Homer is a special place. There’s just something magical about the town that draws you in. Often referred to as “the end of the road,” it is a long, five-hour drive from Anchorage. The beginning of the drive along Turnagain Arm is beautiful with views of glaciers, mountains, and the ocean—my favorite stretch of scenery in Alaska. Then you turn onto the Sterling Highway, over the Caribbean blue of the Kenai River, and then a long stretch of nondescript highway. This section of the drive is not what one would call spectacular. But then, hours later the ocean appears to the west and if the weather is clear, volcanoes materialize. Mt Iliamna and Mt Redoubt can be seen across Cook Inlet from a few viewpoints along the way. A little further down the road Homer can be seen below as you crest a hill. A sign greets you: “Homer Alaska–Halibut Fishing Capital of the World” and there’s a picturesque view of Kachemak Bay and the iconic Homer Spit below.
Homer Spit is unlike anything I’ve seen before. The spit is a 4.5 mile long narrow piece of land that juts out from the southern tip of the Kenai Peninsula into Kachemak Bay. No one really knows how the spit was formed but the leading theory is that the long strip of land was formed by glaciers. This seems plausible with the clear view of Grewingk Glacier spilling off the Harding Icefield across the bay. It’s easy to imagine the glaciers carving out the bay and simultaneously pushing up the mountains on all sides.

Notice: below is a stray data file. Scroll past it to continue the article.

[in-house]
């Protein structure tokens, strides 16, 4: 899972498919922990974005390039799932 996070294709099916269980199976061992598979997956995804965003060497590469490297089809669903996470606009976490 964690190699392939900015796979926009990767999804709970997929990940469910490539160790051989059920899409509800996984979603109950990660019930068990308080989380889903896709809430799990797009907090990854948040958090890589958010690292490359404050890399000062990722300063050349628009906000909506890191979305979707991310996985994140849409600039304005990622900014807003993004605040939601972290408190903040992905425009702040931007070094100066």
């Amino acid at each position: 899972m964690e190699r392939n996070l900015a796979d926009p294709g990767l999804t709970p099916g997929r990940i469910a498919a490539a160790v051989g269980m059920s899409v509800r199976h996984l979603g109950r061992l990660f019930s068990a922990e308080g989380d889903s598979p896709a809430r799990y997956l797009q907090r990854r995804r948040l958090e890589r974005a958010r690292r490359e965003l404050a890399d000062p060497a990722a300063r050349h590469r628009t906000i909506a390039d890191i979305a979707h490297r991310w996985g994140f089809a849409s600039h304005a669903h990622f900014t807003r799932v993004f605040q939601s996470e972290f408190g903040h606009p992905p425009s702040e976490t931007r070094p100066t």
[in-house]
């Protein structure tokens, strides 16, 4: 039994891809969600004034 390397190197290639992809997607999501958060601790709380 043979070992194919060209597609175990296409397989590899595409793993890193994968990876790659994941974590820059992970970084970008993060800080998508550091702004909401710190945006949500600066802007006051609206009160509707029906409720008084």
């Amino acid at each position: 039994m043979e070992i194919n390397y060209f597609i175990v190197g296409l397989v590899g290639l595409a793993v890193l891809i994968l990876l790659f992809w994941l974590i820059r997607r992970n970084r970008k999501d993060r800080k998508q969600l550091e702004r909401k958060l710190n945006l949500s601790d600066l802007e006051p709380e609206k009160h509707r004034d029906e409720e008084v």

This is truly a land of fire and ice. The entire area sits within the Pacific Ring of Fire. Mt Redoubt and Mt Iliamna lie within Lake Clark National Park across Cook Inlet. To the untrained eye, they appear to be mere mountains. Mt Augustine on the other hand has the distinct appearance of a classic volcano with its collapsed cone. It rises out of the ocean and can often be seen from Homer on a clear day. All of these have been active within historical times, the most recent eruption was from Mt Redoubt in 2009 which caused air traffic shutdowns due to the ash plumes. All of Alaska’s volcanoes are closely monitored by the Alaska Volcano Observatory.
Lots of people try to fit Homer into their itineraries as a one or two-night stay. As I mentioned, the drive to Homer is long and not overly spectacular. Going all that way and spending less than a day is such a mistake! Of all the places I’ve visited in Alaska, Homer is by far my favorite and the more time I spend there, the more I love it. It really deserves at least 3 nights—which leads me to all the great ways to spend your time in Homer.
Kachemak Bay State Park is across the bay from town and has lots of hiking trails. You’ll need to arrange a water taxi to get there and back. There are no services so make sure to do your research, be prepared for sudden changes in the weather, and have food and plenty of water.